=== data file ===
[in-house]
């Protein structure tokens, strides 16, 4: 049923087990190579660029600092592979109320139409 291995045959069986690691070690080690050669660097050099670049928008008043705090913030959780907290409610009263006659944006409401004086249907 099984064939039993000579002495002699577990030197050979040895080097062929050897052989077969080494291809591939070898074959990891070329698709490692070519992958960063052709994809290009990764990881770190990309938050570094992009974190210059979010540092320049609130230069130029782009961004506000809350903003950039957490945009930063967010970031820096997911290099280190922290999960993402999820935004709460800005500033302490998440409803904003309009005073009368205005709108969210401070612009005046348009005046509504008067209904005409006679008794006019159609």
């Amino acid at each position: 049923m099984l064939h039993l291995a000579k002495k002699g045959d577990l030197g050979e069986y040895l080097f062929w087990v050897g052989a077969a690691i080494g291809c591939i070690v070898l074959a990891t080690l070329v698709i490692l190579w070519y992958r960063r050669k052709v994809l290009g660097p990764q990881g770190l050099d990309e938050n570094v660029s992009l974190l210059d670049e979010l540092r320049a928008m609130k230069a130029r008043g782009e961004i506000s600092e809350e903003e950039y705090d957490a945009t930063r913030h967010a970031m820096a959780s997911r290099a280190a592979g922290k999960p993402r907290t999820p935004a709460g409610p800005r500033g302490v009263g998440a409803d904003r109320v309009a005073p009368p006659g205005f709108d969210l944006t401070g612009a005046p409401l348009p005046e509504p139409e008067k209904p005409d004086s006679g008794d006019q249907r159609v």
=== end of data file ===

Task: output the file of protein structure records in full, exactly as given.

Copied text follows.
[in-house]
């Protein structure tokens, strides 16, 4: 049923087990190579660029600092592979109320139409 291995045959069986690691070690080690050669660097050099670049928008008043705090913030959780907290409610009263006659944006409401004086249907 099984064939039993000579002495002699577990030197050979040895080097062929050897052989077969080494291809591939070898074959990891070329698709490692070519992958960063052709994809290009990764990881770190990309938050570094992009974190210059979010540092320049609130230069130029782009961004506000809350903003950039957490945009930063967010970031820096997911290099280190922290999960993402999820935004709460800005500033302490998440409803904003309009005073009368205005709108969210401070612009005046348009005046509504008067209904005409006679008794006019159609």
């Amino acid at each position: 049923m099984l064939h039993l291995a000579k002495k002699g045959d577990l030197g050979e069986y040895l080097f062929w087990v050897g052989a077969a690691i080494g291809c591939i070690v070898l074959a990891t080690l070329v698709i490692l190579w070519y992958r960063r050669k052709v994809l290009g660097p990764q990881g770190l050099d990309e938050n570094v660029s992009l974190l210059d670049e979010l540092r320049a928008m609130k230069a130029r008043g782009e961004i506000s600092e809350e903003e950039y705090d957490a945009t930063r913030h967010a970031m820096a959780s997911r290099a280190a592979g922290k999960p993402r907290t999820p935004a709460g409610p800005r500033g302490v009263g998440a409803d904003r109320v309009a005073p009368p006659g205005f709108d969210l944006t401070g612009a005046p409401l348009p005046e509504p139409e008067k209904p005409d004086s006679g008794d006019q249907r159609v």